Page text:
Farm Safety

Agriculture is one of Saskatchewan’s largest and most hazardous industries. Incidents occur more often during critical farming times. They can cause needless suffering and consequently reduce farm revenues.

According to the Canadian Centre for Health and Safety in Agriculture (CCHSA), 14 people are killed on average each year and many others are injured on Saskatchewan farms in incidents that could have been prevented.

Everyone can do their part to change the statistics and make Saskatchewan farms safer.  The Farm Safety Guide provides advice about training, clarifies employer and worker roles, and responsibilities and identifies workplace hazards on the farm.  You can also visit the Canadian Agricultural Safety Association’s Website for other valuable farm safety tools.

Employer and Employee Responsibilities on the Farm

Farmers are not exempt from Saskatchewan’s health and safety laws. The Saskatchewan Employment Act (the Act) covers the health and safety of both farmers and farm workers.

A farmer or farm operator must:

  • Provide a safe working environment for the worker. They must provide orientation to:
    • location of first aid supplies;
    • fire and emergency procedures;
    • prohibited or restricted areas; and
    • chemical and physical hazards.
  • Ensure that each worker understands and complies with the provisions of the Act and regulations.
  • Provide hazard information - ensure that the worker understands the potential hazards, and the precautions that must be taken to avoid the risk of injury or illness associated with their daily work tasks.
  • Ensure that training for workers includes:
    • knowledge about workplace hazards and any other information needed to keep them safe; and
    • explanation of safe work procedures and practical demonstrations by the worker that they have acquired the necessary knowledge and skills.
  • Supervise the worker.  This means monitoring the worker's activities to ensure s/he is working safely and being available to assist and answer any questions.  Usually more supervision is needed when a worker is undertaking new or hazardous tasks.
  • Identify who the supervisor is (e.g., If multiple family members are involved in the farming operation, who does the worker answer to?)
  • Inform the worker of their own responsibility to follow safe work practices, use the safety equipment provided and bring any unsafe condition(s) or equipment to the attention of the employer.
  • Keep in place and maintain all safety shields, safety latches and safety devices.
  • Discuss safe work practices (the how & why) for each work-related activity.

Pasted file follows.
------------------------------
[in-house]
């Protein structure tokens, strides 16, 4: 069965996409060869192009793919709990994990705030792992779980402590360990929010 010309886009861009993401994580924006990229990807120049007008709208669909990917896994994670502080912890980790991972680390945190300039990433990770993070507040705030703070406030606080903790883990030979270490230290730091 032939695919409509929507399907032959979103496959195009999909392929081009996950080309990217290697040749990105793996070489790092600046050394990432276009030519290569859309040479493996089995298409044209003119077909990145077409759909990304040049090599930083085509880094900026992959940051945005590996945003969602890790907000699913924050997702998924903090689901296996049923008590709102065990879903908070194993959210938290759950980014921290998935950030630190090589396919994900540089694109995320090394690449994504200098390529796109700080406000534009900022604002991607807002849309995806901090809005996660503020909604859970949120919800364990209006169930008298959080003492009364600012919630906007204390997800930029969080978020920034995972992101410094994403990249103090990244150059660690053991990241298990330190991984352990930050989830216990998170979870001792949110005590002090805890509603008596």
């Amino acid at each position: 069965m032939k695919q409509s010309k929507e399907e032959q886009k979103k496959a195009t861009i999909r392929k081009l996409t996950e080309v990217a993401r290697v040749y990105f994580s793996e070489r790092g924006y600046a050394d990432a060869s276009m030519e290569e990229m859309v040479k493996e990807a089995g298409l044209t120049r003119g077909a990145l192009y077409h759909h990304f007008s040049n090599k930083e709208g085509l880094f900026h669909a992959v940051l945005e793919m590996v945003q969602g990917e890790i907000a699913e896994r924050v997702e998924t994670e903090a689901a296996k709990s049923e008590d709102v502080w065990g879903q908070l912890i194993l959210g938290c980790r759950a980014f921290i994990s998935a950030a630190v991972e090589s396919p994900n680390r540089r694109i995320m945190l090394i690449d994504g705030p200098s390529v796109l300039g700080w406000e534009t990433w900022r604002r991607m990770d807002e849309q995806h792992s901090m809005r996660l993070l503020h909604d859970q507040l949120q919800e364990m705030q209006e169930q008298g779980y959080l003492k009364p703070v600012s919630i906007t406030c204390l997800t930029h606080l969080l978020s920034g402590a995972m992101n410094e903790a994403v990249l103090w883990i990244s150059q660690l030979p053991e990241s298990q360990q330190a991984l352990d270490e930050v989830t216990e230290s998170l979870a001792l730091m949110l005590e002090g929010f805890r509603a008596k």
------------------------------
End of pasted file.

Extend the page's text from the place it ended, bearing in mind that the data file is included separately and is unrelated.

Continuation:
• Be available to adequately supervise and provide assistance to workers when help is needed.
  • Openly discuss work practices, remain open for questions and acknowledge suggestions for improvement from a worker.
  • Supply personal protective equipment (PPE), discuss safe handling of chemicals and controlled products and instruct the worker about the requirement to wear PPE and how to correctly use and maintain it.  
  • Report fatal incidents, serious injuries and dangerous occurrences to the Occupational Health and Safety Division. If conflicts arise, attempt prompt resolutions to avoid unnecessary stress.
  • Consider insurance coverage (Workers’ Compensation Board (WCB) or private insurance).

A farm worker: 

  • Must cooperate with the employer to ensure employer's health and safety responsibilities are fulfilled.
  • Must conduct him/herself in a safe and responsible manner at work.
  • Has the right to refuse any work they believe is unusually dangerous to him/herself or others.
  • Must use the safeguards, safety appliances and personal protective equipment (PPE) or devices provided pursuant to the Act and The Occupational Health and Safety Regulations.
  • Must bring to the farmer's attention any concerns for health and safety.
  • Must wear the PPE provided by the employer and ask for PPE to be provided if it is not supplied.
  • Should ask for a tour of the farm prior to commencing work.
  • Should clearly understand who their supervisor is (e.g., If multiple family members are involved in the farming operation, who does the worker answer to?)
  • Should ask questions to ensure they understand safe work procedures before proceeding.
  • Should clearly understand the communication plan (e.g., work progress checks, employer assistance and availability).
  • May ask if the employer has insurance coverage.